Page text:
All Cloud SQL data is replicated in multiple zones. In the unlikely event of a zone outage, instances fail over to another, available, zone automatically. Failover is designed to be transparent to your applications, so that after failover, an instance has the same instance name, IP address, and firewall rules. During the failover there will a few minutes of downtime while your instance starts up in the new zone.

In a failover event, existing connections to instances are broken. You can test how your application responds to a failover by restarting your instance. For recommendations on managing connections that can help in failover events, see the FAQ entry How should I manage connections?

Is my data encrypted?
Yes. Cloud SQL customer data is encrypted when on Google’s internal networks and when stored in database tables, temporary files, and backups.

External connections can be encrypted using SSL. Of course you can also encrypt your data yourself before writing it to Cloud SQL, though this would require you to manage your own keys.

How is encryption managed?
Your data is encrypted using the 256-bit Advanced Encryption Standard (AES-256), or better, with symmetric keys: that is, the same key is used to encrypt the data when it is stored, and to decrypt it when it is used. These data keys are themselves encrypted using a master key, stored in a secure keystore, and changed regularly.

Is my data encrypted when it’s on Google’s internal network?

Backups and Point-in-Time Recovery

How do I recover an instance?
To restore to a backup you can use the Google Cloud Platform Console or the Cloud SQL command-line tool. For more details, see Restoring from Backups.

To restore to a point-in-time, you can use the Cloud SQL command-line tool. For more information, see Performing a Point-in-Time Recovery.

How much do backups cost?
Storage of 7 days of backups are included in the cost of your instance. Binary log space counts toward the storage used in an instance. Restoring from an instance backup restores to the instance. Recovering an instance to a point-in-time creates a new instance, which will be charged at the standard instance rate. For more information about instance storage pricing and instance rates, see Pricing.

How do I enable point-in-time recovery?
Point-in-time recovery is not enabled by default. You must enable automated backups and binary logging for an instance to use point-in-time recovery. For more information, see Backup and Recovery.

How does point-in-time recovery impact performance?
Point-in-time recovery requires that you enable binary logging. This means that every update to your database is written to an independent log, which involves a small reduction in write performance. Reads are unaffected. The impact on performance is greater for instances that use synchronous replication, so we recommend that binary logging is used together with asynchronous replication.

Managing Your Instances

Can I make my database larger or smaller by changing between tiers?
Yes. You can change the tier of your database at any point. Note that this will force your instance to restart, which will take a few seconds.

Do I need to use the Google Cloud Platform Console to manage Google Cloud SQL?
No. All management tasks that can be done via the console can also be done programmatically via the Cloud SQL API.

How large a database can I use with Google Cloud SQL?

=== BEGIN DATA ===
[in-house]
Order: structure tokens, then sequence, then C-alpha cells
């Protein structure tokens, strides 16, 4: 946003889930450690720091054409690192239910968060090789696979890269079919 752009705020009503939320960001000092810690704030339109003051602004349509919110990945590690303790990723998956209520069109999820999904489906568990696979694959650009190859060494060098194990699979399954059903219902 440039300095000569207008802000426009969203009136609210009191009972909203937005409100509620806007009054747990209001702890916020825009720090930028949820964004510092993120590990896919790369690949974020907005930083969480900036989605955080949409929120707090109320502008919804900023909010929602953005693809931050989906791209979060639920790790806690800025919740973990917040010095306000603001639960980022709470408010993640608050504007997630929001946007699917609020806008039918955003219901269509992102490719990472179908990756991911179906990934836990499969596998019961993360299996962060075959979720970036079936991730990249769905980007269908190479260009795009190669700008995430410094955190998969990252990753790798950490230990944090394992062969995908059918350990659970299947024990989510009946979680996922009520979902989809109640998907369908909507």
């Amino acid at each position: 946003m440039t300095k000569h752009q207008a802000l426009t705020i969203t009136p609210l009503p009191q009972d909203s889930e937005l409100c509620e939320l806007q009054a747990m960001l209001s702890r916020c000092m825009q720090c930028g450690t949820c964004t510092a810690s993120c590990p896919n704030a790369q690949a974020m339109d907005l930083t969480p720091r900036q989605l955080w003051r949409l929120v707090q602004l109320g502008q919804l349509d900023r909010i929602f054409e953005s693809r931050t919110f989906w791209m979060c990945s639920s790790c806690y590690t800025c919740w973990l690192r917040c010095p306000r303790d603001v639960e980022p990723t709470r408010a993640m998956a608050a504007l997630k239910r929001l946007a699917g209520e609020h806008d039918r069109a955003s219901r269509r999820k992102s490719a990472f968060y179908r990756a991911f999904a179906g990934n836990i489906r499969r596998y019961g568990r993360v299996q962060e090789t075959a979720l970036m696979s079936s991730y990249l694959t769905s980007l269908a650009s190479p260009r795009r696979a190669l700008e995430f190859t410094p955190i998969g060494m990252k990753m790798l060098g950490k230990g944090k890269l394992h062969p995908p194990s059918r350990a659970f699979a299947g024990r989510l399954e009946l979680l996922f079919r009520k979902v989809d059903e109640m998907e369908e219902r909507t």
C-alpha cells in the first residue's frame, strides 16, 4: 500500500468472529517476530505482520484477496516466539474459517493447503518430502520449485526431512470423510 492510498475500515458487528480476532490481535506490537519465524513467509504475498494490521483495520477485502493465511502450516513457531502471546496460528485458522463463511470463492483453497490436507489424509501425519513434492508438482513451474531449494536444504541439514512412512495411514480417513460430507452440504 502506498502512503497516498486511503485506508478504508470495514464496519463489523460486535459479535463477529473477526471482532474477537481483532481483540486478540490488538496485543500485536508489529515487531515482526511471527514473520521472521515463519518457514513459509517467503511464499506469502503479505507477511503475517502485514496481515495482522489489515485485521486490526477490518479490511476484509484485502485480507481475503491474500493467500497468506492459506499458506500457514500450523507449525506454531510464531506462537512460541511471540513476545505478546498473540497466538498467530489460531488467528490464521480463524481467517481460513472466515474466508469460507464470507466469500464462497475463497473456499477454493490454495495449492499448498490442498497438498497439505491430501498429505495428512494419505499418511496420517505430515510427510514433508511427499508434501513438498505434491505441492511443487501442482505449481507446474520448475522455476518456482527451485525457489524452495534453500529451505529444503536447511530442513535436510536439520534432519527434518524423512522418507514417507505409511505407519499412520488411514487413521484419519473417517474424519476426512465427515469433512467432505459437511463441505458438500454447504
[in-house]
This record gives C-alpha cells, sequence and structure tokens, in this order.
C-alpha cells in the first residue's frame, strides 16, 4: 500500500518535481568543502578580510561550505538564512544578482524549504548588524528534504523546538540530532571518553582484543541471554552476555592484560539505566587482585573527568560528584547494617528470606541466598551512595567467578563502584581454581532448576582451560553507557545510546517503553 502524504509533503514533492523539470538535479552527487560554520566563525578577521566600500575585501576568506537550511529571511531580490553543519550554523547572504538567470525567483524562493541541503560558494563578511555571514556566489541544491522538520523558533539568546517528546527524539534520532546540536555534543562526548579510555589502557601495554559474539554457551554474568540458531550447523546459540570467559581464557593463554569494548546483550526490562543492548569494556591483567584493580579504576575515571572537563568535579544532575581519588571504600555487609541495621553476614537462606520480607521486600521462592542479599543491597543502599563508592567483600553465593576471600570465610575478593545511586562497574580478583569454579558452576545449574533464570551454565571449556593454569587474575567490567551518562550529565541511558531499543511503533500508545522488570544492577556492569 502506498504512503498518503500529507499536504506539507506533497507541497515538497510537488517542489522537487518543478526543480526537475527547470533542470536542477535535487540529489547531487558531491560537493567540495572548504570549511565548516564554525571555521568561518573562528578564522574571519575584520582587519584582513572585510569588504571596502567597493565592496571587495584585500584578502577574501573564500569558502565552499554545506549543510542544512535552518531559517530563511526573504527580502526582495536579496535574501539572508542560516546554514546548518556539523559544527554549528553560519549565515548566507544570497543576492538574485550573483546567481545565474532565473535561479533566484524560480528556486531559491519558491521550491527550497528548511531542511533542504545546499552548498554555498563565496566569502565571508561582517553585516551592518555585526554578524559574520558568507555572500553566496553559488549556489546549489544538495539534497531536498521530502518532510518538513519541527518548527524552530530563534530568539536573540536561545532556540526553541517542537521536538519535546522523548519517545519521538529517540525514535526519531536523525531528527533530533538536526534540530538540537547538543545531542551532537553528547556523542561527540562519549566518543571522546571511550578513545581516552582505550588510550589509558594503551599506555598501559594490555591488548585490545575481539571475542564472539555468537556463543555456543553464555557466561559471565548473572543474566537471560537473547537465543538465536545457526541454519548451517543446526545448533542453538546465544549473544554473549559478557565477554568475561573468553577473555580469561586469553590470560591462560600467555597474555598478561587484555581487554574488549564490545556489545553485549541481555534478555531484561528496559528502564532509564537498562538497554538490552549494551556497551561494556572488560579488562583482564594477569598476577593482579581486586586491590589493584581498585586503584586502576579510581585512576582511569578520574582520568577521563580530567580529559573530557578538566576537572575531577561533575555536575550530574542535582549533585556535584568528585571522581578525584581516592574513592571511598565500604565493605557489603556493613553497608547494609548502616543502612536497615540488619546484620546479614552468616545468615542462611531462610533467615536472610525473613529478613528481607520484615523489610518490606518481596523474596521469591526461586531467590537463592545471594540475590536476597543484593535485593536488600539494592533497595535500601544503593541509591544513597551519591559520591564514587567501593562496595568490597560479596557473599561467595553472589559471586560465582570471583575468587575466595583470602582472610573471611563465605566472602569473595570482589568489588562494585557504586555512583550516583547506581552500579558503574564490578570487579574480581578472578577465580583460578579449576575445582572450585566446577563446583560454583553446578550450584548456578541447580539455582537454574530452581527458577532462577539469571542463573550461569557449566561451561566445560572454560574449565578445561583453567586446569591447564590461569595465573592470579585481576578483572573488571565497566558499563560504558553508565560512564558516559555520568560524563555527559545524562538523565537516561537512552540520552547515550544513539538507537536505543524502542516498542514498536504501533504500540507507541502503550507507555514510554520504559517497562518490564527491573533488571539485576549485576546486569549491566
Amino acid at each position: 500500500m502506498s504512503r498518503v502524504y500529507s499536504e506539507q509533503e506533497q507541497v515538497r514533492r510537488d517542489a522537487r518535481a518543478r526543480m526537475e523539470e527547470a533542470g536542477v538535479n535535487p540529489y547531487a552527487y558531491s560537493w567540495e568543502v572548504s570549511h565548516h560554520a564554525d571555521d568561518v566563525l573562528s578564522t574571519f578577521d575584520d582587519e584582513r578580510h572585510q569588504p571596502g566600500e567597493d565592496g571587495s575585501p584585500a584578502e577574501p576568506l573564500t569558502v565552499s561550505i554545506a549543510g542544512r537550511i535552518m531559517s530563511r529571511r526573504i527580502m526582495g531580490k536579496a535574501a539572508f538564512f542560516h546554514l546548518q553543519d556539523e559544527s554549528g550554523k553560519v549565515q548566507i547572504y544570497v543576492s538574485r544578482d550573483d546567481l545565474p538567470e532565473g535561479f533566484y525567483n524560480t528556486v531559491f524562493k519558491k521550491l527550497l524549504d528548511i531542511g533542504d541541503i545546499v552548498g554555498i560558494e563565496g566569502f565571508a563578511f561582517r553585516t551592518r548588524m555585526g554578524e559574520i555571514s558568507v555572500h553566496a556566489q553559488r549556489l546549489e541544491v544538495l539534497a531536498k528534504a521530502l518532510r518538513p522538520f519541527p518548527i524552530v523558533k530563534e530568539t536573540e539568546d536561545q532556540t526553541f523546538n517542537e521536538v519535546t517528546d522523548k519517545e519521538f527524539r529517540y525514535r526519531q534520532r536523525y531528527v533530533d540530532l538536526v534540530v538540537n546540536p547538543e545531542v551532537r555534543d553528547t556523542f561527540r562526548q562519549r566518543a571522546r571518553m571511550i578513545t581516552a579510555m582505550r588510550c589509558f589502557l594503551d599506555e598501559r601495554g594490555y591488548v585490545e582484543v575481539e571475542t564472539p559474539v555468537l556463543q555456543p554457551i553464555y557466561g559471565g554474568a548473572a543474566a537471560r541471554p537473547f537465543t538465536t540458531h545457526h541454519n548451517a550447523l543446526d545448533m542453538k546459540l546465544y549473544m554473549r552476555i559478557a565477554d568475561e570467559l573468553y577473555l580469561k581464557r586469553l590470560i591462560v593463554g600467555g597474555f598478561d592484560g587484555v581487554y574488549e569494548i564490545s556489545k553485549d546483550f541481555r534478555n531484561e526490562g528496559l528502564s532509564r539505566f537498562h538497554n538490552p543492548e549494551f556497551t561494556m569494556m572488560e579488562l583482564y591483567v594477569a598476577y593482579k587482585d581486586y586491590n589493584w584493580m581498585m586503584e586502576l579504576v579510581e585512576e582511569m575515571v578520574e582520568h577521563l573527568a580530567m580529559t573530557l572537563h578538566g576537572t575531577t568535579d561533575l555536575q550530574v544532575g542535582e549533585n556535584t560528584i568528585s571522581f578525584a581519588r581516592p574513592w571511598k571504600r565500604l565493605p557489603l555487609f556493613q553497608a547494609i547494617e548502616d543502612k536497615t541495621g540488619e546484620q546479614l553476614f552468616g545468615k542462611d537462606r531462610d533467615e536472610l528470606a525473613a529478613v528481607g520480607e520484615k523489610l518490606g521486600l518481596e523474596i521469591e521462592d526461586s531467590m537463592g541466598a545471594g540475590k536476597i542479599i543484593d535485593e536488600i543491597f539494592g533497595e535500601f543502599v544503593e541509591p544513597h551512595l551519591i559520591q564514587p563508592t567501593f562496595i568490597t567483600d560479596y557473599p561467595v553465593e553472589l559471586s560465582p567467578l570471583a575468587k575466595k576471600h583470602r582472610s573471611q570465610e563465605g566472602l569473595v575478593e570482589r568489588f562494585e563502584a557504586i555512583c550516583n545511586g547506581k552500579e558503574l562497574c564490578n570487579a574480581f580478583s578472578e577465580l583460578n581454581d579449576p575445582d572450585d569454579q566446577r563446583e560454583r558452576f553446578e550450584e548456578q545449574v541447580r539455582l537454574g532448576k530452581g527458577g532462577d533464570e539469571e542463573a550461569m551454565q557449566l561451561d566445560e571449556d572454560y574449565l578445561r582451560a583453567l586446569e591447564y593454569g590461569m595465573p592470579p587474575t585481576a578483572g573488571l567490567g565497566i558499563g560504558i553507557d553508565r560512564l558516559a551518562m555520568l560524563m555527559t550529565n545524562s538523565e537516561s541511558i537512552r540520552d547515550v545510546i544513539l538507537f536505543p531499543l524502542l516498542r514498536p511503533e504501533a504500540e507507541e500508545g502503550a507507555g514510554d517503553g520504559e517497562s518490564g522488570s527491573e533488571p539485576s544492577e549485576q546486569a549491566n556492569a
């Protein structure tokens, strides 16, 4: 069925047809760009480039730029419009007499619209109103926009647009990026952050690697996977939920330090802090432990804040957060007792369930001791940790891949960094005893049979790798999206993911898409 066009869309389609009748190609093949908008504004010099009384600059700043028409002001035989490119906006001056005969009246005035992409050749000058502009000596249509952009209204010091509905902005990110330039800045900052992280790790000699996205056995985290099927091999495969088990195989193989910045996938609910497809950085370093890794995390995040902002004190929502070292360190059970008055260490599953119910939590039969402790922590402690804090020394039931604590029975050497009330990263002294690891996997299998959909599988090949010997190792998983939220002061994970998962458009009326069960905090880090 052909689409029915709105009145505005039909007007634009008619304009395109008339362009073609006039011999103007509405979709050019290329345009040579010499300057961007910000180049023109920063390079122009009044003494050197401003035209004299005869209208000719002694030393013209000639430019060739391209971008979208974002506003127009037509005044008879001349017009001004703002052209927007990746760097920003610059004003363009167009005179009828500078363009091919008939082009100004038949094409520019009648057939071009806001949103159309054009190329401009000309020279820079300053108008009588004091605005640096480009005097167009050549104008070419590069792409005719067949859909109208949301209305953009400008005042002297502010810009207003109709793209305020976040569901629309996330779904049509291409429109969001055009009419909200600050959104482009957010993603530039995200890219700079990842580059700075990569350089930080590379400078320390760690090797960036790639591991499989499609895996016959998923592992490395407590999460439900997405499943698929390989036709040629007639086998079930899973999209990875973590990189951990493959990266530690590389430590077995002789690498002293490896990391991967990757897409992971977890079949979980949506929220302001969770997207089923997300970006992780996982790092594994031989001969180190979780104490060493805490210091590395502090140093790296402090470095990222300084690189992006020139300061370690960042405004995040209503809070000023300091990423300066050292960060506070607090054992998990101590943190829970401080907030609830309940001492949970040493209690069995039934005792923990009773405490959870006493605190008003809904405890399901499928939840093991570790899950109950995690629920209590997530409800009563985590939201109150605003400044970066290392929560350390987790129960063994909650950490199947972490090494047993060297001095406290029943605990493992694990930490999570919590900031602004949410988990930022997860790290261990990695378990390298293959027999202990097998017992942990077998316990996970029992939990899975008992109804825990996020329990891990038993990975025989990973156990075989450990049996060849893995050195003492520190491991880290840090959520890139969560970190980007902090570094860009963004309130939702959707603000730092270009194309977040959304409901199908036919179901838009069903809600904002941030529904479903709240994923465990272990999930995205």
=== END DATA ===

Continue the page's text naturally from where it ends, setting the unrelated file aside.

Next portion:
Currently, your database instance can be no larger than 500GB.

How can I reclaim the space from a dropped table?
When you drop a table from a database and then check the Google Cloud Platform Console, you will see that the space freed by dropping the tables is not reflected in the reported Storage Used of the instance. For performance reasons, we run with innodb_file_per_table=OFF and InnoDB never shrinks its default tablespace. Therefore, to reclaim space, recreate a new instance from the smaller database.

How can I track changes to data?
To track changes to data, enable binary logging for your instance. Tracking changes to data can help you recover from accidental data loss. In the event of accidental data loss such as from a DROP DATABASE command, you can restore up to the binary log coordinates just before the data loss event. For more information, see point-in-time recovery.

What kind of maintenance shutdowns should I expect with my instance?
We periodically restart Cloud SQL instances to perform upgrades, migrate between zones, and perform other infrastructure work. Since your data is replicated in multiple locations, the interruption to your instances is typically a few seconds to a few minutes. Instances configured to follow an App Engine application may also be restarted in a new location in order to minimize the latency from that application as it moves. This may involve a short period of increased latency, and typically a few seconds of unavailability.

We recommend that you design your applications to deal with situations when your instance is not accessible for short periods of time, such as in a maintenance shutdown. You can test the behavior of your application to a maintenance shutdown by restarting your instance, which has the same effect. In general, we recommend that you use only short-lived connections as well as use exponential back-off for retrying rejected connections. For more guidance see How should I manage connections?

Note that the amount of time mysqld has to shutdown is capped to 1 minute. If the shutdown does not complete in that time, the mysqld process is forcefully terminated. This will incur a longer startup time because the InnoDB storage engine does a crash-recovery before the server is ready to start serving queries. The time for a crash-recovery to complete depends on the size of the database; larger databases require more time for recovery.

Can I import or export a specific database?
Yes, you can import or export a specific database or all databases on an instance. For more information, see Importing and Exporting Data.

Can I import or export a CSV file?